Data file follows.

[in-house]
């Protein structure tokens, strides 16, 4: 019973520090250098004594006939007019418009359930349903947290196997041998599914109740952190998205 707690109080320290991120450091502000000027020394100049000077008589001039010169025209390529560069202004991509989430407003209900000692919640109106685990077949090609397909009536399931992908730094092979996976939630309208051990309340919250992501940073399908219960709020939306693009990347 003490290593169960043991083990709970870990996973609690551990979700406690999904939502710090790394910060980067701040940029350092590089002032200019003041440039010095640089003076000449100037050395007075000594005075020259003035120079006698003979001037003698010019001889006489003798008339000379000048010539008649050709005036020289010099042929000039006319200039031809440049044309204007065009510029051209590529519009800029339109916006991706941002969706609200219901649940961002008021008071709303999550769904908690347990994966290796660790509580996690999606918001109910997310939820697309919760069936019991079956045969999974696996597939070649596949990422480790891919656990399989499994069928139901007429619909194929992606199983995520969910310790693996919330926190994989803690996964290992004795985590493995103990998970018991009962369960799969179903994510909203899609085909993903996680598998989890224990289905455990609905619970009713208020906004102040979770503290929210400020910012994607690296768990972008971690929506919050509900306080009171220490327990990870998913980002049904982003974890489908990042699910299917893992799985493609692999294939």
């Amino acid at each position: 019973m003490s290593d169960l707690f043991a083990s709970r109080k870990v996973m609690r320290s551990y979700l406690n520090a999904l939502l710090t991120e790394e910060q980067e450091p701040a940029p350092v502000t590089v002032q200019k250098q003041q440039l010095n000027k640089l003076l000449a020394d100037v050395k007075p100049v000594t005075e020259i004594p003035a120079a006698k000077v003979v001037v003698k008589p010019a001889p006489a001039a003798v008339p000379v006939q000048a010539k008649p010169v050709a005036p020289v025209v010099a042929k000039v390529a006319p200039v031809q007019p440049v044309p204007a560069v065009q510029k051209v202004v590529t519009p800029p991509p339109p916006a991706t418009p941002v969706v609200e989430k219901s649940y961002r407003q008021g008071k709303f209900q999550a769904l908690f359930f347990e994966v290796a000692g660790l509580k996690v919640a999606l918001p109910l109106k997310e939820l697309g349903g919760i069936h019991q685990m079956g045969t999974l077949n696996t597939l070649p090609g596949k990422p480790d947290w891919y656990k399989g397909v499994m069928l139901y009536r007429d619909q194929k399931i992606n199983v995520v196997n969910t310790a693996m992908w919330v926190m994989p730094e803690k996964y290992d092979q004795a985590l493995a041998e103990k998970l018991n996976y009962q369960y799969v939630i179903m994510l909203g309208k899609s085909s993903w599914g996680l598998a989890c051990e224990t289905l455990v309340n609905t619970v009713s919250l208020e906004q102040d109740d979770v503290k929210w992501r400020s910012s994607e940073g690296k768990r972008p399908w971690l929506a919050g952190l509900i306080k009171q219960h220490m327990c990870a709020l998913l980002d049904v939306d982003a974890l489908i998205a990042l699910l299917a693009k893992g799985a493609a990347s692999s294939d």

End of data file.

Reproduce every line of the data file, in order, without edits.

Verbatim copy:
[in-house]
């Protein structure tokens, strides 16, 4: 019973520090250098004594006939007019418009359930349903947290196997041998599914109740952190998205 707690109080320290991120450091502000000027020394100049000077008589001039010169025209390529560069202004991509989430407003209900000692919640109106685990077949090609397909009536399931992908730094092979996976939630309208051990309340919250992501940073399908219960709020939306693009990347 003490290593169960043991083990709970870990996973609690551990979700406690999904939502710090790394910060980067701040940029350092590089002032200019003041440039010095640089003076000449100037050395007075000594005075020259003035120079006698003979001037003698010019001889006489003798008339000379000048010539008649050709005036020289010099042929000039006319200039031809440049044309204007065009510029051209590529519009800029339109916006991706941002969706609200219901649940961002008021008071709303999550769904908690347990994966290796660790509580996690999606918001109910997310939820697309919760069936019991079956045969999974696996597939070649596949990422480790891919656990399989499994069928139901007429619909194929992606199983995520969910310790693996919330926190994989803690996964290992004795985590493995103990998970018991009962369960799969179903994510909203899609085909993903996680598998989890224990289905455990609905619970009713208020906004102040979770503290929210400020910012994607690296768990972008971690929506919050509900306080009171220490327990990870998913980002049904982003974890489908990042699910299917893992799985493609692999294939």
């Amino acid at each position: 019973m003490s290593d169960l707690f043991a083990s709970r109080k870990v996973m609690r320290s551990y979700l406690n520090a999904l939502l710090t991120e790394e910060q980067e450091p701040a940029p350092v502000t590089v002032q200019k250098q003041q440039l010095n000027k640089l003076l000449a020394d100037v050395k007075p100049v000594t005075e020259i004594p003035a120079a006698k000077v003979v001037v003698k008589p010019a001889p006489a001039a003798v008339p000379v006939q000048a010539k008649p010169v050709a005036p020289v025209v010099a042929k000039v390529a006319p200039v031809q007019p440049v044309p204007a560069v065009q510029k051209v202004v590529t519009p800029p991509p339109p916006a991706t418009p941002v969706v609200e989430k219901s649940y961002r407003q008021g008071k709303f209900q999550a769904l908690f359930f347990e994966v290796a000692g660790l509580k996690v919640a999606l918001p109910l109106k997310e939820l697309g349903g919760i069936h019991q685990m079956g045969t999974l077949n696996t597939l070649p090609g596949k990422p480790d947290w891919y656990k399989g397909v499994m069928l139901y009536r007429d619909q194929k399931i992606n199983v995520v196997n969910t310790a693996m992908w919330v926190m994989p730094e803690k996964y290992d092979q004795a985590l493995a041998e103990k998970l018991n996976y009962q369960y799969v939630i179903m994510l909203g309208k899609s085909s993903w599914g996680l598998a989890c051990e224990t289905l455990v309340n609905t619970v009713s919250l208020e906004q102040d109740d979770v503290k929210w992501r400020s910012s994607e940073g690296k768990r972008p399908w971690l929506a919050g952190l509900i306080k009171q219960h220490m327990c990870a709020l998913l980002d049904v939306d982003a974890l489908i998205a990042l699910l299917a693009k893992g799985a493609a990347s692999s294939d």